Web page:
Aston Martin V8 Vantage review

The Aston Martin V8 Vantage has been given the full works - transforming the baby Aston with substantial mechanical changes, and a £5900 reduction in price

Evo rating
Price
from £84,995
  • Lower price and refreshed spec adds appeal to enduring blend of sharp styling and chassis dynamics
  • Lacks the outright pace, refinement and fuel efficiency of fresher rivals

What is it?

This is the new MY12 V8 Vantage, Aston Martin’s entry-level model. It adopts some of the cosmetic and hardware upgrades first seen in the Vantage S. The price has also been revised with the basic manual transmission model you see here costing £84,995, a reduction of some £5900.

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Technical highlights

The changes are comprehensive and effective. Bigger front brakes with four-pot callipers, quicker steering and 10mm wider tyres complete the standard hardware changes, while a lower front splitter and bigger rear diffuser together with a new design of alloy wheel complete the styling tweaks. The most significant option is the seven-speed Sportshift II ‘box, which now replaces the obsolete six-speed paddle-shift unit. There’s also a choice of standard ‘comfort’ suspension or optional ‘Sport’ suspension, which is essentially Vantage S settings.

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What’s it like to drive?

There are faster and more technologically advanced cars in the baby Aston’s sector, but few offer its poise, balance and enthusiasm for being driven hard. The 4.7-litre V8 (still developing 420bhp) is a bit long in the tooth, but is no less endearing for that, while the chassis remains one of the best exemplars of all that’s great about a front-mid-engined layout.

The bald output and performance stats aren’t startling yet there’s definitely something special about how the Aston feels. The standard ‘Comfort’ suspension set-up offers a little more pliancy than the unashamedly firm – but still controlled – Sport set-up, which is from the Vantage S. The weighty steering is a little dead for the first fraction of a turn either side of straight ahead, but once you’re applying lock the weight and feedback gives you a perfect picture of what the front tyres are doing. The balance is neutral, and it’s a willing and intuitive car to drive up to and over the limit. Few 400+bhp cars are more fun to hustle.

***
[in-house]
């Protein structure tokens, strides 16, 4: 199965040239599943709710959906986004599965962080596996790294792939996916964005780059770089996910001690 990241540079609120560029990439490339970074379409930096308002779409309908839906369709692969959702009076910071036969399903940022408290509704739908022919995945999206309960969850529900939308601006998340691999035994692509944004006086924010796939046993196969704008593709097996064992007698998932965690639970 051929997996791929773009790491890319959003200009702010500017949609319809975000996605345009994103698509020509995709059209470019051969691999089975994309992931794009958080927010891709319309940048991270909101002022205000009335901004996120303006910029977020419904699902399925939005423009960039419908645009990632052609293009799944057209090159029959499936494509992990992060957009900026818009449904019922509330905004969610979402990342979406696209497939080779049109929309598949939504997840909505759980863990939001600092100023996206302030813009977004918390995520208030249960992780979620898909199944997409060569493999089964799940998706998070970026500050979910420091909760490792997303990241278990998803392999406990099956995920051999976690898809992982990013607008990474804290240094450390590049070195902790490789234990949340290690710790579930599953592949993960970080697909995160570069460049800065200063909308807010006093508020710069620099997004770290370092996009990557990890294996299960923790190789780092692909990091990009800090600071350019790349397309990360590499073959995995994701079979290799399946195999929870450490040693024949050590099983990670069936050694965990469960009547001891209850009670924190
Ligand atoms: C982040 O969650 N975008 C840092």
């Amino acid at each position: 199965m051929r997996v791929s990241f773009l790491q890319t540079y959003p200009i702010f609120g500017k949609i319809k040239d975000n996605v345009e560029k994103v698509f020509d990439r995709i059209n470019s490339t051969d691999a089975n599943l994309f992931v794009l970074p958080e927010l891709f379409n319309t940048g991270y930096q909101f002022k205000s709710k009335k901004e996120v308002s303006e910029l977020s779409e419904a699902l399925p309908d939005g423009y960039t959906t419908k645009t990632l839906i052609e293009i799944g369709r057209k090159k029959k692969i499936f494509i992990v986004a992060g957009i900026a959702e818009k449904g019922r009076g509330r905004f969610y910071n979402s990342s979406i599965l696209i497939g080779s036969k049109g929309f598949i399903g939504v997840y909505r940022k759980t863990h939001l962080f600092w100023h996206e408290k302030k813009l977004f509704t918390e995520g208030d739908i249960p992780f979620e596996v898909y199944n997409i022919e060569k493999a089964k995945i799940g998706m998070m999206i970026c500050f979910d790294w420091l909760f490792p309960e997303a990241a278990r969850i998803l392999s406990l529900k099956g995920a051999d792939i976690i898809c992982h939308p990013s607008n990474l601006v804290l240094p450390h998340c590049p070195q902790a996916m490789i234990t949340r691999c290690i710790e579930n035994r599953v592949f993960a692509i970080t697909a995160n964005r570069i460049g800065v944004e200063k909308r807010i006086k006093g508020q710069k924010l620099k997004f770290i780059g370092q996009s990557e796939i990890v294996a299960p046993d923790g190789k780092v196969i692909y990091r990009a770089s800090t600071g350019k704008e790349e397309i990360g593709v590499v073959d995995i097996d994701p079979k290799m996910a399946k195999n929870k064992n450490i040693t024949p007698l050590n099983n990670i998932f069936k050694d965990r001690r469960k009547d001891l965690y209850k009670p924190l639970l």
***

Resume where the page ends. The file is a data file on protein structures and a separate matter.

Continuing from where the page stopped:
The new brakes are a big improvement in terms of outright stopping power and stamina, although on this test car they were also overly responsive to initial brake inputs. I don’t recall them feeling like this on the last Vantage S I drove, so will reserve judgement until I’ve tried another.

It’s a sign of the times when you’re surprised to find a gearlever protruding from the transmission tunnel of a newly introduced car, but when you nail the perfect redline upshift or execute a sweet series of heel-and-toe downshifts - accompanied by an approving gargle from the V8’s twin exhausts – the simple, enduring pleasures of a manual gearbox are made abundantly clear. To be given the choice suggests Aston understands these things matter to people like us.

How does it compare?

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The entry-level Aston is working hard to keep station with its newer rivals, but there’s no question it’s as handsome as the day it was launched back in 2003. The price reduction is a big help, especially in the face of Porsche’s bullish pricing of the new 911, and in terms of purity and tactility its actually gained ground on the more accomplished, but less endearing 991. Ultimately the revised Vantage still hits the spot.

Anything else I need to know?

These MY12 upgrades also apply to the V8 Vantage Roadster. Prices have also been revised downwards, with the base Vantage Roadster is now £5000 cheaper at £93,995.

Specifications

Engine4735cc, V8, petrol
Max power420bhp @ 7000rpm
Max torque346lb ft @ 5750rpm
0-604.7 secs
Top speed180mph
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